Developed By: Committee on Anesthesia Care Team
Last Amended: October 26, 2022 (Original Approval: October 17, 2007)
Certified anesthesiologist assistants (CAA) and certified registered nurse anesthetists (CRNA) are both non-physician members of the anesthesia care team (ACT). Their role in patient care is described in the American Society of Anesthesiologists (ASA) “Statement on the Anesthesia Care Team.” The ASA document entitled “Recommended Scope of Practice of Nurse Anesthetists and Anesthesiologist Assistants” further delineates the recommended and safe limits of clinical practice. These documents summarize ASA's view that anesthesiologist assistants and nurse anesthetists share identical patient care responsibilities, and commensurate knowledge and technical skills, a view in harmony with their equivalent treatment by the Centers for Medicare and Medicaid Services (CMS). The proven safety of the team approach to anesthesia when physician anesthesiologists work with anesthesiologist assistants and/or nurse anesthetists confirms the enduring wisdom of this view.
Nonetheless, differences exist between anesthesiologist assistants and nurse anesthetists regarding educational program prerequisites, instruction, and requirements for supervised clinical practice. The purpose of this document is to review these for purposes of comparison, to summarize changes that have taken place in the respective curricula, and to assess their current and potential future significance.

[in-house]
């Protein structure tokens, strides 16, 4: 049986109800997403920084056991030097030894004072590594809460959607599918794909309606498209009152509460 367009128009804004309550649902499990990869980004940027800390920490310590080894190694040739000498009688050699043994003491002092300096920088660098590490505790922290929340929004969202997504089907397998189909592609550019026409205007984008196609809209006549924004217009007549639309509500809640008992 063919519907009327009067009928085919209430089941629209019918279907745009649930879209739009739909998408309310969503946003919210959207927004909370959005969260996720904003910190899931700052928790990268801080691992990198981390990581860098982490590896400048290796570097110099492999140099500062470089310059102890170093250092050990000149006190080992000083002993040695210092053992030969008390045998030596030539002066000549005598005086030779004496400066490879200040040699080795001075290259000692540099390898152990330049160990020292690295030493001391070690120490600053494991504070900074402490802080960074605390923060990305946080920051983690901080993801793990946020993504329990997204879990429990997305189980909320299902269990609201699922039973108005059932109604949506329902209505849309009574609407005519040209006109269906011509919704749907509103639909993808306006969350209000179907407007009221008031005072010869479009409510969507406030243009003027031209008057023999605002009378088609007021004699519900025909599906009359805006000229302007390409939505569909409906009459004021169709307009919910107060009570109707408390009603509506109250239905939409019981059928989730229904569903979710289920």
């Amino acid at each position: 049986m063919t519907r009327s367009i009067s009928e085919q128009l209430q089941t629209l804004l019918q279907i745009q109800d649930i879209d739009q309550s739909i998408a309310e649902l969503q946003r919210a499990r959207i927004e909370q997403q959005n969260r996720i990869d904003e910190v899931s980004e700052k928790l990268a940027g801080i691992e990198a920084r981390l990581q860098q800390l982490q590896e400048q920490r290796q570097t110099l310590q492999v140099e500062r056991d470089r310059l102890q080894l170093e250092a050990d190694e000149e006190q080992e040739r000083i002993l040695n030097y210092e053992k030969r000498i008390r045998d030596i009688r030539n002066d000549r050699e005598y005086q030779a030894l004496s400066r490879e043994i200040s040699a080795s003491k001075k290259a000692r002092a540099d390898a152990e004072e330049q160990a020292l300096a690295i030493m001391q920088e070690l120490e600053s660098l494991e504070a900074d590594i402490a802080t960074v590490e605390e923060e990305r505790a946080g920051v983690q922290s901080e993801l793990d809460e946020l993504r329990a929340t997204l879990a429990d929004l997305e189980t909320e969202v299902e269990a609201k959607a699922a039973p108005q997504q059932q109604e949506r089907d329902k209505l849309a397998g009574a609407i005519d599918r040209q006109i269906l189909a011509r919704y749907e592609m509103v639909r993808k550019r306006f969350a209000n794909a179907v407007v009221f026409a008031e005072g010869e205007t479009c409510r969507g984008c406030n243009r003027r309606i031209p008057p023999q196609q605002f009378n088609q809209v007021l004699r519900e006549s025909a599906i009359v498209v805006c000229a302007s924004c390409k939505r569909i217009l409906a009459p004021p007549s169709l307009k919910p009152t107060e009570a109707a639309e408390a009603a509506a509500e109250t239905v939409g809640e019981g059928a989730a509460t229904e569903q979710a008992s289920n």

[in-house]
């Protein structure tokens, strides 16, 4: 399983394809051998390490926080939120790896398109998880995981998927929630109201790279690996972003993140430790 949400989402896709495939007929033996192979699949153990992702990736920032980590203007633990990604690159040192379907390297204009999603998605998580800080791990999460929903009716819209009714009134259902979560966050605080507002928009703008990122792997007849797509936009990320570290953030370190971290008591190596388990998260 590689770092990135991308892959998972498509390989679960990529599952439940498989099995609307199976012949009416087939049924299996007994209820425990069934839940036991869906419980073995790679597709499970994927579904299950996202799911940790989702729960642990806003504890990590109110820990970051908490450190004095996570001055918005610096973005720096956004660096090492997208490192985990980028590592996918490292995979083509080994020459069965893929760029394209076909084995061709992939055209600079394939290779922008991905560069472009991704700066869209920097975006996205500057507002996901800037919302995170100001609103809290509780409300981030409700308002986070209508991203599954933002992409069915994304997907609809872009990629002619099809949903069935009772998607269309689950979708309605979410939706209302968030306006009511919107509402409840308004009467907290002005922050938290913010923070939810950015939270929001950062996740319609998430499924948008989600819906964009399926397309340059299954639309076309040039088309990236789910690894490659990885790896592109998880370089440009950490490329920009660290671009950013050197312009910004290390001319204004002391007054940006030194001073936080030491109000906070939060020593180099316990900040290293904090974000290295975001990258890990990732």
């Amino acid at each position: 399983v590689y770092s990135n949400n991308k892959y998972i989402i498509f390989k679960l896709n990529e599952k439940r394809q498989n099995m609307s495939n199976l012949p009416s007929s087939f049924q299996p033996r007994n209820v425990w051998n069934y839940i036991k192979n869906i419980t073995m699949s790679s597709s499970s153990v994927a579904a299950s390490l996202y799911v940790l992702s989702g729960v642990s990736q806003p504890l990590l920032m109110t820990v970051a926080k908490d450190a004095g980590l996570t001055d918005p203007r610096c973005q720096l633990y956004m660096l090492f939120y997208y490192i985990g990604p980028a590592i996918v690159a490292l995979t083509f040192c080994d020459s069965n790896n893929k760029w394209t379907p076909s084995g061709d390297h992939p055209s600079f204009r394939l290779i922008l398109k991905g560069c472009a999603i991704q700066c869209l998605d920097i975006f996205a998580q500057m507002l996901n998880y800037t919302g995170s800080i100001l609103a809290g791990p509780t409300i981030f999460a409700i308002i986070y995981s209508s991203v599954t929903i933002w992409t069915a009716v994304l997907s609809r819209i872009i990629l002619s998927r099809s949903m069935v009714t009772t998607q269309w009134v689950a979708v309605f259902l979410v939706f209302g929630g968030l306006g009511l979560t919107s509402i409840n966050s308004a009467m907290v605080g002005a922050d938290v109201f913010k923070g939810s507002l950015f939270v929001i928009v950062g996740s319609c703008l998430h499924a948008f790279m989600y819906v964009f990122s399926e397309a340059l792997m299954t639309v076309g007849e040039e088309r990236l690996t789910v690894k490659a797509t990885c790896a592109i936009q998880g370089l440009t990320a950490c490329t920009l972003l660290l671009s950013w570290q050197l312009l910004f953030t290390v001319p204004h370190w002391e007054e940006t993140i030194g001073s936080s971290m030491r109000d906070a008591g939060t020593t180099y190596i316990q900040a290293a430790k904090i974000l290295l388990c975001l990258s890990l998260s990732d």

The discipline of nurse anesthesia developed in the late 1800s and early 1900s. The first formal nurse anesthesia program was founded at St. Vincent’s Hospital in Portland, Oregon, in 1909. The first certification examinations were administered in 1945. A nursing diploma was sufficient for entry into nurse anesthesia programs until 1986, when the prerequisite was established for a bachelor’s degree in nursing or a related field. By 1998, all programs were required to provide a graduate level of education, awarding a “Master of Science in Nurse Anesthesia” or MSNA degree. At that time, nurse anesthetists who had graduated from non-master’s degree programs were “grandfathered” into the new system and allowed to continue practicing without further graduate education. Once an accredited nurse anesthesia educational program has been completed, the graduate nurse anesthetist must pass a certification examination administered by the National Board of Certification and Recertification for Nurse Anesthetists (NBCRNA).